RESULTS: A total of 3412 (2001 annotated) gene candidates were found to be significantly differentially expressed between high- and low-yielding palms at at least one of the different stages of mesocarp development evaluated. Gene Ontologies (GO) enrichment analysis identified 28 significantly enriched GO terms, including regulation of transcription, fatty acid biosynthesis and metabolic processes. These differentially expressed genes comprise several transcription factors, such as, bHLH, Dof zinc finger proteins and MADS box proteins. Several genes involved in glycolysis, TCA, and fatty acid biosynthesis pathways were also found up-regulated in high-yielding oil palm, among them; pyruvate dehydrogenase E1 component Subunit Beta (PDH), ATP-citrate lyase, β- ketoacyl-ACP synthases I (KAS I), β- ketoacyl-ACP synthases III (KAS III) and ketoacyl-ACP reductase (KAR). Sucrose metabolism-related genes such as Invertase, Sucrose Synthase 2 and Sucrose Phosphatase 2 were found to be down-regulated in high-yielding oil palms, compared to the lower yield palms.
CONCLUSIONS: Our findings indicate that a higher carbon flux (channeled through down-regulation of the Sucrose Synthase 2 pathway) was being utilized by up-regulated genes involved in glycolysis, TCA and fatty acid biosynthesis leading to enhanced oil production in the high-yielding oil palm. These findings are an important stepping stone to understand the processes that lead to production of high-yielding oil palms and have implications for breeding to maximize oil production.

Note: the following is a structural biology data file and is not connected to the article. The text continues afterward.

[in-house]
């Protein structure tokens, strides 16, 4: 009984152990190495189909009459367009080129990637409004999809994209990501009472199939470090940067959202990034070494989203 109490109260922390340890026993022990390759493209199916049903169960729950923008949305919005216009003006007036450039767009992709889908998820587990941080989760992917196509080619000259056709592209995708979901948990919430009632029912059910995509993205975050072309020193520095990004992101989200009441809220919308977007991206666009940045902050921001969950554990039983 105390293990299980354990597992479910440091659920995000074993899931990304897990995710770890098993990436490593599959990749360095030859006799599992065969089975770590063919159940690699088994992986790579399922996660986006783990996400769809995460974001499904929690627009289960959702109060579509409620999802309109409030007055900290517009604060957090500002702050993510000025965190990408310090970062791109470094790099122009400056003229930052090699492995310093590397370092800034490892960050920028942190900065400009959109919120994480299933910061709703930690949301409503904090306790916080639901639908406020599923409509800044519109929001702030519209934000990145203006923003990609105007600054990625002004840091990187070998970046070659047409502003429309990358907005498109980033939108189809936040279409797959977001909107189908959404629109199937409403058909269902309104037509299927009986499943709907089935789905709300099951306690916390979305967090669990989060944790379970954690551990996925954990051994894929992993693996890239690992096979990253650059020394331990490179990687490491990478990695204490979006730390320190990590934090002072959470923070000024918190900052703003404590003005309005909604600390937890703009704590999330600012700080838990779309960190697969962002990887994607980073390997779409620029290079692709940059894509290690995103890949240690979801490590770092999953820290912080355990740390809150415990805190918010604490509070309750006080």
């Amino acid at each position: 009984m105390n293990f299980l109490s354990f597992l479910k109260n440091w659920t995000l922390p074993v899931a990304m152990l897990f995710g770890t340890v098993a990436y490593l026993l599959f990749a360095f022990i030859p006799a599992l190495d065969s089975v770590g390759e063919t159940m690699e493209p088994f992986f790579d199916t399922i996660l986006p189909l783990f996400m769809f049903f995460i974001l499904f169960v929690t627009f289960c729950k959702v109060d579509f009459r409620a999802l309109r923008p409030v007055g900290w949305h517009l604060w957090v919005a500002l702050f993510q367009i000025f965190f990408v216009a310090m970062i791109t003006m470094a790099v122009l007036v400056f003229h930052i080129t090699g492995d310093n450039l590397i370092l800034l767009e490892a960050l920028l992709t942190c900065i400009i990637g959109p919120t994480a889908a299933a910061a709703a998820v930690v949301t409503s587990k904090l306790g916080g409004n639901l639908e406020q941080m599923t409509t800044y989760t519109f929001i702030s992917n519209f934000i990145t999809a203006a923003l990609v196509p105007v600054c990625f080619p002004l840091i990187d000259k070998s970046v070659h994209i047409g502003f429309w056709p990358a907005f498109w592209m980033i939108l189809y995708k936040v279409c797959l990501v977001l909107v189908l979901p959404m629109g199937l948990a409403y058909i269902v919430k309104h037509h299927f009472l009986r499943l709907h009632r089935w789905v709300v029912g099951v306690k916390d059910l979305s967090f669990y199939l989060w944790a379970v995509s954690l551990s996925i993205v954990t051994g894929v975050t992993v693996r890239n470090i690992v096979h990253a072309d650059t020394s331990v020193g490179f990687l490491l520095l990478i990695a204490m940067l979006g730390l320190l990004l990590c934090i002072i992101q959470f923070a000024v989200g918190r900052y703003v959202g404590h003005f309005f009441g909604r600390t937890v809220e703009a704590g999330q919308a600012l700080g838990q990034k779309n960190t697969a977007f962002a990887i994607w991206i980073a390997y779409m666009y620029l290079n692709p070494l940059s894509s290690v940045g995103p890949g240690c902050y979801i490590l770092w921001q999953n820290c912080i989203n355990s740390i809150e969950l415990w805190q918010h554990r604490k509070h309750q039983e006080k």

RESULTS: Three days of incubation in darkness increased saturated fatty acid (SFA) content from 34.0 to 41.4% but decreased monounsaturated fatty acid (MUFA) content from 36.7 to 29.8%. Palmitic acid (C16:0) content was increased from 23.2 to 28.9%, whereas oleic acid (C18:1) content was reduced from 35.4 to 28.8%. Total oil content was slightly decreased from 20.4 to 18.7% after 3 days of darkness, without a significant reduction in biomass compared to 3 days of incubation in light. Biomass and oil content was highest in cultures incubated for 6 days in light, however the stimulatory and inhibitory effects of darkness (or light) on SFA and MUFA content was no longer present at 6 days of incubation.
CONCLUSIONS: Findings from this study suggests that fatty acid composition in C. vulgaris could be modulated to favor either C16:0 or C18:1 by a brief period of either darkness or light incubation, prior to harvesting.